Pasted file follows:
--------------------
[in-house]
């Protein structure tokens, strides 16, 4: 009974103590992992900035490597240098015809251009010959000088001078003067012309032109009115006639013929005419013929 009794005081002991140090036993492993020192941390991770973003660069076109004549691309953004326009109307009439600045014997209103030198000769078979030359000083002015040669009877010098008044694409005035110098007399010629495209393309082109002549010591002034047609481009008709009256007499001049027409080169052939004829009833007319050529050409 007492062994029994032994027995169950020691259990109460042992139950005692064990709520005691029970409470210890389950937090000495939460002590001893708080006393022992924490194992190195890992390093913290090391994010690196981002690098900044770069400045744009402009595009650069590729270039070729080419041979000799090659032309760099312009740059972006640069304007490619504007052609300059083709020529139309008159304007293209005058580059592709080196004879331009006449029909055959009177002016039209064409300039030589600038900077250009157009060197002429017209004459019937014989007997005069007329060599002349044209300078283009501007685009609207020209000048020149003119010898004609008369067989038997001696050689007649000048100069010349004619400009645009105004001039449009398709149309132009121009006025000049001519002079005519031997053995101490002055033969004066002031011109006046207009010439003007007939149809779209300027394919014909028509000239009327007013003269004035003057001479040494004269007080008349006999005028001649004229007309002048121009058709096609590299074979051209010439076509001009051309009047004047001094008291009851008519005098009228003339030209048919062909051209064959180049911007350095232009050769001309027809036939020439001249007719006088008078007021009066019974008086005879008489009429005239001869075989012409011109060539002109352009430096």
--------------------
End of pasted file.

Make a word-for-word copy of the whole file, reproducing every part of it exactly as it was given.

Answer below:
[in-house]
């Protein structure tokens, strides 16, 4: 009974103590992992900035490597240098015809251009010959000088001078003067012309032109009115006639013929005419013929 009794005081002991140090036993492993020192941390991770973003660069076109004549691309953004326009109307009439600045014997209103030198000769078979030359000083002015040669009877010098008044694409005035110098007399010629495209393309082109002549010591002034047609481009008709009256007499001049027409080169052939004829009833007319050529050409 007492062994029994032994027995169950020691259990109460042992139950005692064990709520005691029970409470210890389950937090000495939460002590001893708080006393022992924490194992190195890992390093913290090391994010690196981002690098900044770069400045744009402009595009650069590729270039070729080419041979000799090659032309760099312009740059972006640069304007490619504007052609300059083709020529139309008159304007293209005058580059592709080196004879331009006449029909055959009177002016039209064409300039030589600038900077250009157009060197002429017209004459019937014989007997005069007329060599002349044209300078283009501007685009609207020209000048020149003119010898004609008369067989038997001696050689007649000048100069010349004619400009645009105004001039449009398709149309132009121009006025000049001519002079005519031997053995101490002055033969004066002031011109006046207009010439003007007939149809779209300027394919014909028509000239009327007013003269004035003057001479040494004269007080008349006999005028001649004229007309002048121009058709096609590299074979051209010439076509001009051309009047004047001094008291009851008519005098009228003339030209048919062909051209064959180049911007350095232009050769001309027809036939020439001249007719006088008078007021009066019974008086005879008489009429005239001869075989012409011109060539002109352009430096």